Mr. October

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6 Responses

  1. AlanLaz says:

    Interestingly, the Be’er Moshe calls Noach’s modesty an “Anava Pesulah.”

  2. Bob Miller says:

    This post is more of the “frum bad press” Noach gets, perennially. Sermon after sermon, blog after blog—Enough already! We get the idea!

    The first opinion in Rashi keeps getting pushed aside. Noach was not Avraham (who but Avraham was?), but was definitely a Tzaddik, as HaShem attests.

    We don’t need analogies from Avoda Zara (Yankee worship).

  3. MP says:

    In response to Bob Miller:
    Noach *was* a tzaddiq. The question may be whether he had the capacity to encounter/deal with (if not confront) the world around him but chose to instead shrink from that world. One thought to take from “Reggie” Gottlieb’s article is that (as AlanLaz noted and as I believe Rabbi Dr. Twerski emphasizes) a lack of confidence in dealing with the world around us and the situations we find ourselves in is a form of false (and self-defeating) modesty.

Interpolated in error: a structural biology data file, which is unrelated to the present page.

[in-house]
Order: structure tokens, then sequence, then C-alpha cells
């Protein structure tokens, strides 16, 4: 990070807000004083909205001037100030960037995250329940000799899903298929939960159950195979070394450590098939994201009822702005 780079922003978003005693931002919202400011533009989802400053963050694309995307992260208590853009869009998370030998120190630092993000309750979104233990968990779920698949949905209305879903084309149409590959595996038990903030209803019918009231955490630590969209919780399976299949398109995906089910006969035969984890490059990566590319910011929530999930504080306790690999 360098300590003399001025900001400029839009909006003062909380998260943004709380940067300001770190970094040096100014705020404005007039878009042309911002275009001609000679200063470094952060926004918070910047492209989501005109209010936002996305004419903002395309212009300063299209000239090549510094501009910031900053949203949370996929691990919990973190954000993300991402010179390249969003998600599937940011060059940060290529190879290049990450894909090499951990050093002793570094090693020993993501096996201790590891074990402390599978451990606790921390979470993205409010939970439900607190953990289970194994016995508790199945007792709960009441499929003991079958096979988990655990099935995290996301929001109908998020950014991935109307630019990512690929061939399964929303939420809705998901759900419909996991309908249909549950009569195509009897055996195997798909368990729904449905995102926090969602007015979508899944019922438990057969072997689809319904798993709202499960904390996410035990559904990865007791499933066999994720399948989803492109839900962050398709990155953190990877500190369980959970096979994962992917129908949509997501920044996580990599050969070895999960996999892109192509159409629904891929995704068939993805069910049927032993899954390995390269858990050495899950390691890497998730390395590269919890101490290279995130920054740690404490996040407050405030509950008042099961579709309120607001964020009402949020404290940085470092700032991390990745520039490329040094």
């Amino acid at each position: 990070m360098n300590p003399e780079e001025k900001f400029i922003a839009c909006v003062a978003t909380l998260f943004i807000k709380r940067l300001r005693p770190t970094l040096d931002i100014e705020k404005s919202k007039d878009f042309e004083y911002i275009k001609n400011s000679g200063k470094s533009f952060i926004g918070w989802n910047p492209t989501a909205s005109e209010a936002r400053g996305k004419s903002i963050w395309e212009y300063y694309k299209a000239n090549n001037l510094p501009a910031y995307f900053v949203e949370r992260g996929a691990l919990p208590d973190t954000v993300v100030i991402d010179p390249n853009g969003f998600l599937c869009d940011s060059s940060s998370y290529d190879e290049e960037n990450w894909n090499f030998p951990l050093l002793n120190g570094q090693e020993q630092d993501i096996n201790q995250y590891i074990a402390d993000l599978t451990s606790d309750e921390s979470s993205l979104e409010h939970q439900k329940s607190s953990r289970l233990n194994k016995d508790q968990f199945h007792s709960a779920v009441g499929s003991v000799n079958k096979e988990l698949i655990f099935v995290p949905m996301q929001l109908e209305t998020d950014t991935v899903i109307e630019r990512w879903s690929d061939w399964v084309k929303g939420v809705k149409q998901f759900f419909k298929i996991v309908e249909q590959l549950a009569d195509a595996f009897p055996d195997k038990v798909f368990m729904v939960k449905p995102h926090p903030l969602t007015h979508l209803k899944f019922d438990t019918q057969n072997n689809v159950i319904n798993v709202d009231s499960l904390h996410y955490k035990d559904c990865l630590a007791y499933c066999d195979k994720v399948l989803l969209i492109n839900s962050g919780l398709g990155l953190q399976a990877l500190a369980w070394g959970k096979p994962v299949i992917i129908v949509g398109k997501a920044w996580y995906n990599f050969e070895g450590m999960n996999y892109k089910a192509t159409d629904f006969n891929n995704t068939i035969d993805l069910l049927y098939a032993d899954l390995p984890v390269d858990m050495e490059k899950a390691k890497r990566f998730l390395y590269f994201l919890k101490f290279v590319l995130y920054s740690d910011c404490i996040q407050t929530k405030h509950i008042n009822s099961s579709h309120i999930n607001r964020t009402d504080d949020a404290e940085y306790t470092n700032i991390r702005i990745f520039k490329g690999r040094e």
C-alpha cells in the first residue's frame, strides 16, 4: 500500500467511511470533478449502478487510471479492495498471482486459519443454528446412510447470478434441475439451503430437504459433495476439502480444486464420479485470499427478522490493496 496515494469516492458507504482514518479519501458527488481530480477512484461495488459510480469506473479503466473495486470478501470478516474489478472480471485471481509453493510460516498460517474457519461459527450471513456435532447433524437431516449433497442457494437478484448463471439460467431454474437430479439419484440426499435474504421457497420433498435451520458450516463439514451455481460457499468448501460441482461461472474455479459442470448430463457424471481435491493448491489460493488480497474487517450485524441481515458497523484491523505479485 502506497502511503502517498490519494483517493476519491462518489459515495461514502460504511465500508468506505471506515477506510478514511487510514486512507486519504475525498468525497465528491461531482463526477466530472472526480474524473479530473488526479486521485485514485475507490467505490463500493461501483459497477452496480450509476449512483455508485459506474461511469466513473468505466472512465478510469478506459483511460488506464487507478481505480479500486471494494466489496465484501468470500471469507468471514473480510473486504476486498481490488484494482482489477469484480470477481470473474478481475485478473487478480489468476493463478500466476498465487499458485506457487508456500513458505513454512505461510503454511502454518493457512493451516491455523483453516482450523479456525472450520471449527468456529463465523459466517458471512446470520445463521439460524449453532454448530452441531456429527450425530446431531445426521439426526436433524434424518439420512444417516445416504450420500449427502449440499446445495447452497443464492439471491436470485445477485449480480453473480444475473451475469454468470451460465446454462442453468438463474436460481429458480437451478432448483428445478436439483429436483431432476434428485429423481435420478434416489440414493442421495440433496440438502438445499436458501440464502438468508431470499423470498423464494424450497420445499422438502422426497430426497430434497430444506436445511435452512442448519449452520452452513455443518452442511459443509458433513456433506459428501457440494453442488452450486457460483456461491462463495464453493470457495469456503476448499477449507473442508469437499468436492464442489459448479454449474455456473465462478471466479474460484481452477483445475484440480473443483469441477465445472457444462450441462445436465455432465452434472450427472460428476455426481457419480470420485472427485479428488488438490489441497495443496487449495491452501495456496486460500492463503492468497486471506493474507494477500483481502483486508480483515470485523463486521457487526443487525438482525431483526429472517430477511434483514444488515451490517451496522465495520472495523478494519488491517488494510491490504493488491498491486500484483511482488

4. Joel Rich says:

    BTW note the language of Rashi on the 1st line of parshat noach, the 1st opinion (positive) is introduced by “yesh miraboteinu dorshim” while the 2nd opinion is introduced by “vyesh shedorshim” perhaps implying that the wise try to look at the positive?

  5. Dovid Gottlieb says:

    MP’s point is, I believe correct.

    Even the more favorable opinion in Chazal must address the fact that Noach didn’t fight for the survival of the world. In fact, R. Levi Yitzchok is actually providing a defense (of sorts) of Noach. The more typical understanding is that he didn’t care as much as Avraham. But R. Levi Yitzchok explains that it wasn’t that at all; rather he didn’t see himself as capable or worthy of arguing with Hashem (when in fact he may have been).

    I thank AlanLaz for his source reference and would add that there is a similar discussion about the famous Gemara in Gittin that ascribes the churban to “anvisanuso shel R.Zachariah ben Avkulos.” See, for example, the comments of the Maharatz Chiyus there.

    And finally, see the Meshech Chochmah and Beis Yisroel (of Gur) who both discuss the positive and admirable aspects of Noach’s humility.

  6. Mariner Fan says:

    A-Rod’s biggest mistake was leaving Seattle for the bright lights of New York. In Seattle, he would have remained a Tzadik “Be’Dorosav” and may have had a Parsha named for him. Moving to NYC was like moving to the generation of Avraham.

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